Some mock-ups to consider

The first image below is a simple screenshot of the current P2PU comments section. It is taken from the P2PU lounge, so the comments are nothing special, but ignore the text of the comments for the sake of the mock-up. P2PU commenting mock-up 1.png

The second image below shows the same screenshot but with the community feedback feature enabled. In this case, it is a simple "Useful? (y/n)" query. Presumably people will be able to simply click on the "Y" or the "N" and the system would track who chose what and ensure that people do not vote twice on the same comment. P2PU commenting mock-up 2.png

The third image below shows the optional pop-up dialog that asks for additional information. As detailed in Section 3, above, this dialog would be hidden unless two things were true: 1) the person who wrote the original comment opted in to having it appear, and 2) someone was motivated to indicate whether the comment is useful or not. The dialog itself could be dynamic in the sense that it may only contain those specific follow-up queries and metrics which are of interest to the commenter. The terms would all need to be links to explanatory pages, and the scale may need to be fleshed out a bit. But in essence, this is all that would be necessary to have a system that can capture peer feedback at scale for various attributes of question-answering abilities. P2PU commenting mock-up 3.png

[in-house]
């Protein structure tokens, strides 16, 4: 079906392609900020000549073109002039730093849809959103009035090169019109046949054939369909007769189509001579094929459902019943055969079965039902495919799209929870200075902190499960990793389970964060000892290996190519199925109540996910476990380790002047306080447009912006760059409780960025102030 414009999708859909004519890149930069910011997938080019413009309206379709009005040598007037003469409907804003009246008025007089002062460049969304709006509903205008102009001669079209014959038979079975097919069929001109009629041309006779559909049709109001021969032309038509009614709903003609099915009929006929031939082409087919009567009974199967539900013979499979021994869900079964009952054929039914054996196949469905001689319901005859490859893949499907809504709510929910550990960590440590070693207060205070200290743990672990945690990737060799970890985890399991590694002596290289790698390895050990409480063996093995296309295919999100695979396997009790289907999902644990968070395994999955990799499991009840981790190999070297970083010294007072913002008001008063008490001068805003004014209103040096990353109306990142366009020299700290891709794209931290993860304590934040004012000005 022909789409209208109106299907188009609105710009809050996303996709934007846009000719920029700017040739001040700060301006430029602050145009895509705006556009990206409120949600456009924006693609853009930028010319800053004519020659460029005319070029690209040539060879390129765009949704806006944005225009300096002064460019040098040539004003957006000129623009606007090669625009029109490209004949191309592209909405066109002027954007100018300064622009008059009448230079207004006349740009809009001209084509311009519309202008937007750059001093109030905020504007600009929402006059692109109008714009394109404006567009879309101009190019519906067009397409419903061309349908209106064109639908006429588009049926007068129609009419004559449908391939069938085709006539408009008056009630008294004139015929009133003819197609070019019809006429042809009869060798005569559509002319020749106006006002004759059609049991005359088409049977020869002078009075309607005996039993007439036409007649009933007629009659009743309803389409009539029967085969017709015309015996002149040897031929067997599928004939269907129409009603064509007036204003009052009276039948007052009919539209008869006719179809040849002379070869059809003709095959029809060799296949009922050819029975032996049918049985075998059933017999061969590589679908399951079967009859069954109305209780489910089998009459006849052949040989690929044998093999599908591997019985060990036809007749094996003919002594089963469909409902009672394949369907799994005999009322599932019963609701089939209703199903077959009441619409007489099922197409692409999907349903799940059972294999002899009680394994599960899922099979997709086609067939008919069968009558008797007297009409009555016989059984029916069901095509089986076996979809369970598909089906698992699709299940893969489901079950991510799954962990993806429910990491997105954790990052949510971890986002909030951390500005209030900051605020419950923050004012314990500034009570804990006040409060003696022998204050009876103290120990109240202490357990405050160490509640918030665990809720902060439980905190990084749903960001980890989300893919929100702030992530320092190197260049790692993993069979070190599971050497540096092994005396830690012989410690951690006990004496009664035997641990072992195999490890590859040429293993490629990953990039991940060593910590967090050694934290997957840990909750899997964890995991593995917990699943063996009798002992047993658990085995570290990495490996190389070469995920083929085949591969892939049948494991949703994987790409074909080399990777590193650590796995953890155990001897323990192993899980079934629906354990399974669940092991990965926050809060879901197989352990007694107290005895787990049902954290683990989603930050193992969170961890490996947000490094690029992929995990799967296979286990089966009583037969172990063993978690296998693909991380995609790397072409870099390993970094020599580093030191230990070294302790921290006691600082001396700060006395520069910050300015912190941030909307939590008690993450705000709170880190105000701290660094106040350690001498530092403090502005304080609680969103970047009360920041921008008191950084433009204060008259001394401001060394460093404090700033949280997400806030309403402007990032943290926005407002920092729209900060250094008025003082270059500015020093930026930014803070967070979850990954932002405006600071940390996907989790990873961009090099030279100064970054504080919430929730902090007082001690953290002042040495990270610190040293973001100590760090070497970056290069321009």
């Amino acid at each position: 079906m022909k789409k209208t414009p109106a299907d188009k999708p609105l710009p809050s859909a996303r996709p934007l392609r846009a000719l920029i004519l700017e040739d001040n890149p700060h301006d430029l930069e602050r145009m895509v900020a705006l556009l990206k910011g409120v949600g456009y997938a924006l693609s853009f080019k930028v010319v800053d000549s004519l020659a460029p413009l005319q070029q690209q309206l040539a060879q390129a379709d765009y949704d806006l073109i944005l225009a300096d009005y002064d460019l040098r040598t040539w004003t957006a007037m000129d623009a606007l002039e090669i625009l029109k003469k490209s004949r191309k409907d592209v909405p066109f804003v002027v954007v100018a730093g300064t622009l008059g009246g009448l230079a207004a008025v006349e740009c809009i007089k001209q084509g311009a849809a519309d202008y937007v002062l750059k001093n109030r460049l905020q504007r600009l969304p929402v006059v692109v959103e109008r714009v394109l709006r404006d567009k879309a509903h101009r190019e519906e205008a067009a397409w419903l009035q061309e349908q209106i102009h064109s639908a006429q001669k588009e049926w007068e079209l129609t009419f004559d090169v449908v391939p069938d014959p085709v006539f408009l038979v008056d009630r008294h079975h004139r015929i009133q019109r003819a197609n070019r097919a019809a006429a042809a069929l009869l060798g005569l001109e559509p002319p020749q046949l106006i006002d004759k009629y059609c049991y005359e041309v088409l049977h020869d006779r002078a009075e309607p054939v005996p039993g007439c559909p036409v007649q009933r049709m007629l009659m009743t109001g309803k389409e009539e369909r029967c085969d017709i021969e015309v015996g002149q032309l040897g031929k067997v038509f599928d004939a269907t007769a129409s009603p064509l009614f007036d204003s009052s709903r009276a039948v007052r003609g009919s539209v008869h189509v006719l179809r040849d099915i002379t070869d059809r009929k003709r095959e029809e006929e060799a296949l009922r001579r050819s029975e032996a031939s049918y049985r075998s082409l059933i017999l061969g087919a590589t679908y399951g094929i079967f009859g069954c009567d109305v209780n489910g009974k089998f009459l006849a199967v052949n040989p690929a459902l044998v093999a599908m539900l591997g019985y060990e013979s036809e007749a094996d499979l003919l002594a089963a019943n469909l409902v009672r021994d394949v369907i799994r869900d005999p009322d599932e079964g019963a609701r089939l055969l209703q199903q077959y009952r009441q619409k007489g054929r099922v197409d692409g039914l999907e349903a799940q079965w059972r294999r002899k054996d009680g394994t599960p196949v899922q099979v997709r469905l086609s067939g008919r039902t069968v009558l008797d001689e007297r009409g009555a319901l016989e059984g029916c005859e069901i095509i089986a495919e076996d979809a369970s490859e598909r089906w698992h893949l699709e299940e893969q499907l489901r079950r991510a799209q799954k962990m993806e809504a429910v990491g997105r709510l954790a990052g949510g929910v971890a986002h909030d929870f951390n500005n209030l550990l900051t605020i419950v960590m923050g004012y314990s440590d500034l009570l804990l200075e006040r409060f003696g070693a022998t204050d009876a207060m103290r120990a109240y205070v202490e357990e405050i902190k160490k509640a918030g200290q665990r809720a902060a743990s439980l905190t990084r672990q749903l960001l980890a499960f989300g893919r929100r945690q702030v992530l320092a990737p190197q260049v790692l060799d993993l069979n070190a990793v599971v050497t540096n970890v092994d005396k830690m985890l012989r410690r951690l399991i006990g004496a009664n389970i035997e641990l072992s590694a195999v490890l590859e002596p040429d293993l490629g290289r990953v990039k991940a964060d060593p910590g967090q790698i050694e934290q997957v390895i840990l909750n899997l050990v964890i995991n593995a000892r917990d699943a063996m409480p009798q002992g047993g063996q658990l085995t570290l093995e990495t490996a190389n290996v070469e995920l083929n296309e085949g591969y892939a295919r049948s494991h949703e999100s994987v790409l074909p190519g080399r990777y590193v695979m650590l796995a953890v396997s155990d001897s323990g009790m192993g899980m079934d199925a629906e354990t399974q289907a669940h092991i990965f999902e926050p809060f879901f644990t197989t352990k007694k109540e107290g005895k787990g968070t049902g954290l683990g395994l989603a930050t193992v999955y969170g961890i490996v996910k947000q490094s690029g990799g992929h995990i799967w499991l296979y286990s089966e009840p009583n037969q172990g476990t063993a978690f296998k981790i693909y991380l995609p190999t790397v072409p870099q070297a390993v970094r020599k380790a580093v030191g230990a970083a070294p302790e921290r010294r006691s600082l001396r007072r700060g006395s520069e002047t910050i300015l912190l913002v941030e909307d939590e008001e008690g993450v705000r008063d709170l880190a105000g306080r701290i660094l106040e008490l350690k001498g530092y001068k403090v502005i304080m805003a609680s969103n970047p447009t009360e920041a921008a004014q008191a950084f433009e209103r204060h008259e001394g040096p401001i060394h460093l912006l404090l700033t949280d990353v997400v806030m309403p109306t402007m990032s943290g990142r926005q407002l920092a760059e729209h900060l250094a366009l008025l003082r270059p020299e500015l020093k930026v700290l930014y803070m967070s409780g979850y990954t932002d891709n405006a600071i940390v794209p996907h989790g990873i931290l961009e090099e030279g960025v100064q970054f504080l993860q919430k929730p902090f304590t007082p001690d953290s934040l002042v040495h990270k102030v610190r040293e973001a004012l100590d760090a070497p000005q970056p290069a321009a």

Further technical details

This version - 12 July 2010

  • The default for answer commentary should be "on."
  • The data should flow to two places:
    • The commenter's portfolio page, where the data are only visible to that person when they are logged in and to no one else (default).
    • An aggregated P2PU data view, which can show standard stats (#s of comments, average scores (and median, mode, range) for comment characteristics, etc.
  • The portfolio data can be made public by choice. Only publicly rendered data will benefit from the networked characteristics of the system. For example, for any given answer, there will be some number of comments/ratings of that answer by the community. Everyone can see the scores (anonymized and aggregated), but people can also view individual scores and comments only for those commenters who have opted to have their contributions be publicly viewable.
  • The benefit of making comments publicly viewable (besides enhancing the value of the comments for the ecosystem) is that it allows people to publicly display competency scores for their answers and the comments on their answers.